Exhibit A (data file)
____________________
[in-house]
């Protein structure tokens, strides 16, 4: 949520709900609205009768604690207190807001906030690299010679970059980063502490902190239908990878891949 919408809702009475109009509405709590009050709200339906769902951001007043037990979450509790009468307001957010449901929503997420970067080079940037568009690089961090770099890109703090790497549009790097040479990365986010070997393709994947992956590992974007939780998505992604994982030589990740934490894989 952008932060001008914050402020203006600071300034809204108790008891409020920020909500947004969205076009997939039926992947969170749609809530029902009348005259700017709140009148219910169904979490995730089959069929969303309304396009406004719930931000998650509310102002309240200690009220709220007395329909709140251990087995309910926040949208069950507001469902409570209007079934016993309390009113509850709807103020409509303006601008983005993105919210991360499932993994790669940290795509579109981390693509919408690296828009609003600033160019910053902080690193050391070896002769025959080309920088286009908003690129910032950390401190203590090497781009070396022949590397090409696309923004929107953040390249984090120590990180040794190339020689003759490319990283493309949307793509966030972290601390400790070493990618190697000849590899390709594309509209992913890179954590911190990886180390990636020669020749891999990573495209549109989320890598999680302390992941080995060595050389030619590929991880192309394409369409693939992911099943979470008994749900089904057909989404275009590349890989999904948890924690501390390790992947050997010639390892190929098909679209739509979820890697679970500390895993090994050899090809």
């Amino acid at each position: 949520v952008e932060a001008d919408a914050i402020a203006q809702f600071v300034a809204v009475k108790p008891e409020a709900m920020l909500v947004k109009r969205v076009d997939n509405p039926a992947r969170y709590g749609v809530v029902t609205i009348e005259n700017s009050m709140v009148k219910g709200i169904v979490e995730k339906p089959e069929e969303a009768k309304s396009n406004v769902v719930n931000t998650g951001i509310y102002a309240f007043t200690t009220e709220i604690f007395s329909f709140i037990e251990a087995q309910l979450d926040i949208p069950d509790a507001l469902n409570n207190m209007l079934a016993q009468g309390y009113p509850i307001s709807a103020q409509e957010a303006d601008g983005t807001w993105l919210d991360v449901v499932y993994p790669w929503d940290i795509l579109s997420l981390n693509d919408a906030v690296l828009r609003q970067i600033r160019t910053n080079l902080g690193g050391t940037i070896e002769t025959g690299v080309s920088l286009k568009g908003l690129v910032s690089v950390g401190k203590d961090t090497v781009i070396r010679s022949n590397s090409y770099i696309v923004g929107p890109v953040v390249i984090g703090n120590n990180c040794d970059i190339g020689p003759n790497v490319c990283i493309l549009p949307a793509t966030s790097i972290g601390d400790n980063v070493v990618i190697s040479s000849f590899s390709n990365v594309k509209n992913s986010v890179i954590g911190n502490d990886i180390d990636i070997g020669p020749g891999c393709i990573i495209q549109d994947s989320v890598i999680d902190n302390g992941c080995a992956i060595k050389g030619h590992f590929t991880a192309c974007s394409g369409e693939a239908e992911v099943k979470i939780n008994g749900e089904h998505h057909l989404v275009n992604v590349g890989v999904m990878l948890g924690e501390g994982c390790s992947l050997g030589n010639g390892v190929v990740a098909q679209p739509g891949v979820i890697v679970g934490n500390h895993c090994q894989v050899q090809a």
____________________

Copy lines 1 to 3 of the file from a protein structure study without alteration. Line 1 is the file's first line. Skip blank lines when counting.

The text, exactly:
[in-house]
């Protein structure tokens, strides 16, 4: 949520709900609205009768604690207190807001906030690299010679970059980063502490902190239908990878891949 919408809702009475109009509405709590009050709200339906769902951001007043037990979450509790009468307001957010449901929503997420970067080079940037568009690089961090770099890109703090790497549009790097040479990365986010070997393709994947992956590992974007939780998505992604994982030589990740934490894989 952008932060001008914050402020203006600071300034809204108790008891409020920020909500947004969205076009997939039926992947969170749609809530029902009348005259700017709140009148219910169904979490995730089959069929969303309304396009406004719930931000998650509310102002309240200690009220709220007395329909709140251990087995309910926040949208069950507001469902409570209007079934016993309390009113509850709807103020409509303006601008983005993105919210991360499932993994790669940290795509579109981390693509919408690296828009609003600033160019910053902080690193050391070896002769025959080309920088286009908003690129910032950390401190203590090497781009070396022949590397090409696309923004929107953040390249984090120590990180040794190339020689003759490319990283493309949307793509966030972290601390400790070493990618190697000849590899390709594309509209992913890179954590911190990886180390990636020669020749891999990573495209549109989320890598999680302390992941080995060595050389030619590929991880192309394409369409693939992911099943979470008994749900089904057909989404275009590349890989999904948890924690501390390790992947050997010639390892190929098909679209739509979820890697679970500390895993090994050899090809």
């Amino acid at each position: 949520v952008e932060a001008d919408a914050i402020a203006q809702f600071v300034a809204v009475k108790p008891e409020a709900m920020l909500v947004k109009r969205v076009d997939n509405p039926a992947r969170y709590g749609v809530v029902t609205i009348e005259n700017s009050m709140v009148k219910g709200i169904v979490e995730k339906p089959e069929e969303a009768k309304s396009n406004v769902v719930n931000t998650g951001i509310y102002a309240f007043t200690t009220e709220i604690f007395s329909f709140i037990e251990a087995q309910l979450d926040i949208p069950d509790a507001l469902n409570n207190m209007l079934a016993q009468g309390y009113p509850i307001s709807a103020q409509e957010a303006d601008g983005t807001w993105l919210d991360v449901v499932y993994p790669w929503d940290i795509l579109s997420l981390n693509d919408a906030v690296l828009r609003q970067i600033r160019t910053n080079l902080g690193g050391t940037i070896e002769t025959g690299v080309s920088l286009k568009g908003l690129v910032s690089v950390g401190k203590d961090t090497v781009i070396r010679s022949n590397s090409y770099i696309v923004g929107p890109v953040v390249i984090g703090n120590n990180c040794d970059i190339g020689p003759n790497v490319c990283i493309l549009p949307a793509t966030s790097i972290g601390d400790n980063v070493v990618i190697s040479s000849f590899s390709n990365v594309k509209n992913s986010v890179i954590g911190n502490d990886i180390d990636i070997g020669p020749g891999c393709i990573i495209q549109d994947s989320v890598i999680d902190n302390g992941c080995a992956i060595k050389g030619h590992f590929t991880a192309c974007s394409g369409e693939a239908e992911v099943k979470i939780n008994g749900e089904h998505h057909l989404v275009n992604v590349g890989v999904m990878l948890g924690e501390g994982c390790s992947l050997g030589n010639g390892v190929v990740a098909q679209p739509g891949v979820i890697v679970g934490n500390h895993c090994q894989v050899q090809a």